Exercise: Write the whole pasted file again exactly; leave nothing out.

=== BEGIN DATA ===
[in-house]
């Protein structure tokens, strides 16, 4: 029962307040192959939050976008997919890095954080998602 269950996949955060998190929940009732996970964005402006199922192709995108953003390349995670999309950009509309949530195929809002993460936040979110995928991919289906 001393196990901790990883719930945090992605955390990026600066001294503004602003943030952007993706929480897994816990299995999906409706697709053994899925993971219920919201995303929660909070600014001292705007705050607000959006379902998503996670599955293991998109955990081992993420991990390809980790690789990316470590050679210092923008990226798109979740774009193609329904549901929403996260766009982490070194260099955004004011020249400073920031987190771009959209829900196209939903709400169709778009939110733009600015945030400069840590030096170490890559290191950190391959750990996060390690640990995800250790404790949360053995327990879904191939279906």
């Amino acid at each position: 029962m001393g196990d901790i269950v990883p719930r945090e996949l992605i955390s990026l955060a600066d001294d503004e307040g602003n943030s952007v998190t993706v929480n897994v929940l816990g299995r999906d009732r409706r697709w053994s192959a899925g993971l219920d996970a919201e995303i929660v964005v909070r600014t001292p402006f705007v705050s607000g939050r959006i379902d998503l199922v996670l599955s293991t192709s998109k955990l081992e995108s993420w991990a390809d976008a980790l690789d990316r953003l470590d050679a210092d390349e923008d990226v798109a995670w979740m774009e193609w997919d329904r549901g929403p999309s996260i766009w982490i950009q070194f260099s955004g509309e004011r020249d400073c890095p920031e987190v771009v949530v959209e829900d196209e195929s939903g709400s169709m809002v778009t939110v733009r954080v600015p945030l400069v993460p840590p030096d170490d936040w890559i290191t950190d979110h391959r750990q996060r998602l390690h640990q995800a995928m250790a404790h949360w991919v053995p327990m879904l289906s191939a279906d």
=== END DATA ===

[in-house]
């Protein structure tokens, strides 16, 4: 029962307040192959939050976008997919890095954080998602 269950996949955060998190929940009732996970964005402006199922192709995108953003390349995670999309950009509309949530195929809002993460936040979110995928991919289906 001393196990901790990883719930945090992605955390990026600066001294503004602003943030952007993706929480897994816990299995999906409706697709053994899925993971219920919201995303929660909070600014001292705007705050607000959006379902998503996670599955293991998109955990081992993420991990390809980790690789990316470590050679210092923008990226798109979740774009193609329904549901929403996260766009982490070194260099955004004011020249400073920031987190771009959209829900196209939903709400169709778009939110733009600015945030400069840590030096170490890559290191950190391959750990996060390690640990995800250790404790949360053995327990879904191939279906």
């Amino acid at each position: 029962m001393g196990d901790i269950v990883p719930r945090e996949l992605i955390s990026l955060a600066d001294d503004e307040g602003n943030s952007v998190t993706v929480n897994v929940l816990g299995r999906d009732r409706r697709w053994s192959a899925g993971l219920d996970a919201e995303i929660v964005v909070r600014t001292p402006f705007v705050s607000g939050r959006i379902d998503l199922v996670l599955s293991t192709s998109k955990l081992e995108s993420w991990a390809d976008a980790l690789d990316r953003l470590d050679a210092d390349e923008d990226v798109a995670w979740m774009e193609w997919d329904r549901g929403p999309s996260i766009w982490i950009q070194f260099s955004g509309e004011r020249d400073c890095p920031e987190v771009v949530v959209e829900d196209e195929s939903g709400s169709m809002v778009t939110v733009r954080v600015p945030l400069v993460p840590p030096d170490d936040w890559i290191t950190d979110h391959r750990q996060r998602l390690h640990q995800a995928m250790a404790h949360w991919v053995p327990m879904l289906s191939a279906d």